So, at the moment, that's the focus of the Quad. It will continue to evolve and there'll be other issues which will come on to its agenda, but at the moment our focus, when it comes to our trading relationships, is obviously the CPTPP, we're looking at, with other countries, the UK membership there. We want to bolster our economic engagement with India and hopefully end up with a free trade agreement. We've got our EU free trade agreement negotiations going on, 12th round coming up in October, and hopefully after the agreement in principle with the UK we'll be able to sign that free trade agreement and finalise it by October.
Martin Soong: Okay. Minister, we'll get back to Australia's four-stage plan to restart international air travel. Until recently the thinking had been, the official thinking had been, in terms of expanding travel bubbles, Singapore was seen as top and the next priority. After that you'd be looking at Japan, South Korea, Pacific with, of course, vaccination passports. Is that still the sequencing, or has that changed?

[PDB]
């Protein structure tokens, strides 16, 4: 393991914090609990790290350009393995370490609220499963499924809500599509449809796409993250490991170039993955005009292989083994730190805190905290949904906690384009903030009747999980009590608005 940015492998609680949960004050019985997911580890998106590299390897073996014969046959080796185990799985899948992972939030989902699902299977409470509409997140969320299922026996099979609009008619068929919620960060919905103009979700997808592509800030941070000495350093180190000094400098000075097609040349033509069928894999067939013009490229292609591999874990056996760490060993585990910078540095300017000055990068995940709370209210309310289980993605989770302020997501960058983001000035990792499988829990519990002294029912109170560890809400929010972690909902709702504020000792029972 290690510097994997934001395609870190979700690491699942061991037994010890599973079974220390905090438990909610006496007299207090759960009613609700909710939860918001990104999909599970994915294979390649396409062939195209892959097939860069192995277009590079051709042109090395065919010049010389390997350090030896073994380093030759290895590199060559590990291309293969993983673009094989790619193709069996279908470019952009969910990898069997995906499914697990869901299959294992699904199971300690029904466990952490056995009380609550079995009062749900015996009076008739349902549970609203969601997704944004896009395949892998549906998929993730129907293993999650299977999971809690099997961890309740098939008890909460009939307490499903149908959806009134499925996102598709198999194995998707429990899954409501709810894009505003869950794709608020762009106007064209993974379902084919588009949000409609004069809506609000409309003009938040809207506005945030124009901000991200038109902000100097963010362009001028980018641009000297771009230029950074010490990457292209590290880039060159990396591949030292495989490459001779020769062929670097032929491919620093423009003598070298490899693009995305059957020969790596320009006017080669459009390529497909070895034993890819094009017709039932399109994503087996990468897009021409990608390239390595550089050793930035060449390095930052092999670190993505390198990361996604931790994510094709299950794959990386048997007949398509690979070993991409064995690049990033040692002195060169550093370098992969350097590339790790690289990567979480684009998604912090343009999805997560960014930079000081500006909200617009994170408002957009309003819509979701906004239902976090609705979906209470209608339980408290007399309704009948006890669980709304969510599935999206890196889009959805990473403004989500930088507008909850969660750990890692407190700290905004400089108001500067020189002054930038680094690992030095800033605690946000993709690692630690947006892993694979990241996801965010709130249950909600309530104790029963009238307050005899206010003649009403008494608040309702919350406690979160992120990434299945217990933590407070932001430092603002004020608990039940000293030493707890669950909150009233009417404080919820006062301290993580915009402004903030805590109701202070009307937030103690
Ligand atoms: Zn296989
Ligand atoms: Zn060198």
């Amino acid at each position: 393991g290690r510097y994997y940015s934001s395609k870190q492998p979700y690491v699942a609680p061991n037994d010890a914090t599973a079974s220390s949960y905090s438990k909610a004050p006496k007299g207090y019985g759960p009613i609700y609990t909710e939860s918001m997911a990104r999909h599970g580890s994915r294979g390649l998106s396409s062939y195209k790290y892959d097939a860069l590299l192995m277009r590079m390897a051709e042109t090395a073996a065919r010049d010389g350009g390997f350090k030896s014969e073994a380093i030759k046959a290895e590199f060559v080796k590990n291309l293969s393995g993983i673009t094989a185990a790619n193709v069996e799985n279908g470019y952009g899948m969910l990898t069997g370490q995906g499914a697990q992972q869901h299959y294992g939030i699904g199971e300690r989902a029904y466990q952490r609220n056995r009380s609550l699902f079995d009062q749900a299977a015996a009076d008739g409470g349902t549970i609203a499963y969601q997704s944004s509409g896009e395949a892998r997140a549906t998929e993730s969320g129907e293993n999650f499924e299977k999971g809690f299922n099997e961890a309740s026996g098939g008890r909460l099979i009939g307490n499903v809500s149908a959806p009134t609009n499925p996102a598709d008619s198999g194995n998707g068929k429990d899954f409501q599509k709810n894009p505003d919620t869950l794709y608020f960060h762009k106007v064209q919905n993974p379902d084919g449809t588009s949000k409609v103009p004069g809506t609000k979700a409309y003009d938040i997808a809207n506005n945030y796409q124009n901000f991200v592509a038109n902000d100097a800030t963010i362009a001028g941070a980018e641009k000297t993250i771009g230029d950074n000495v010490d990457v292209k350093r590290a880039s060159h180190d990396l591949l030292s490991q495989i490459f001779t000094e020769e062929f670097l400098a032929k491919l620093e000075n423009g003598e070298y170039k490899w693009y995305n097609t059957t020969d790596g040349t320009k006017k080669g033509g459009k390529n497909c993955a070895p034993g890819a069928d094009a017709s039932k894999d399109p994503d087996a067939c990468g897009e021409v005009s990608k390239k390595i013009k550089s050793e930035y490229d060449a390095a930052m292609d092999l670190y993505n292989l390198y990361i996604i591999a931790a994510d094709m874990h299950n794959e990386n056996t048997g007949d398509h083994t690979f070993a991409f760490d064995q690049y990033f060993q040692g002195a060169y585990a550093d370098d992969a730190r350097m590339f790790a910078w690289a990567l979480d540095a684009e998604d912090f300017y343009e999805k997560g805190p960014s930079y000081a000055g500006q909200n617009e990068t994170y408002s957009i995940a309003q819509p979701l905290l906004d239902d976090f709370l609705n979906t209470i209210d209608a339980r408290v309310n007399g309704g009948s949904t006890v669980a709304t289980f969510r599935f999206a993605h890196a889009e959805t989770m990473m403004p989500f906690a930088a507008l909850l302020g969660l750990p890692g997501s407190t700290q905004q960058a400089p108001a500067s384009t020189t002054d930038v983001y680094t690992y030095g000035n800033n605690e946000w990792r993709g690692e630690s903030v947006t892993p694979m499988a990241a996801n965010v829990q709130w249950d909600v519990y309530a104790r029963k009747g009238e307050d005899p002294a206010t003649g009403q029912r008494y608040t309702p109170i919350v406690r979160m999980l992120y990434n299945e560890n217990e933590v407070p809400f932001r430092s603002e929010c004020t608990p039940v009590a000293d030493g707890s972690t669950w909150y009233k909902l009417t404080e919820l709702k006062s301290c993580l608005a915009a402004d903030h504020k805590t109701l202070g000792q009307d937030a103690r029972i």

Dan Tehan: No, look, that's still the plan. Obviously, we're in a pandemic so the plan can be adapted and continue to change. But that's what we're looking at. We want to be able to open up and open up with those countries, based on the medical advice, where we know it's safe to do so. And, so we're still very keen to look at expanding our bubble with Singapore and then look to the Pacific, to Japan, to South Korea and other countries which have managed the virus incredibly well as we open up our economy.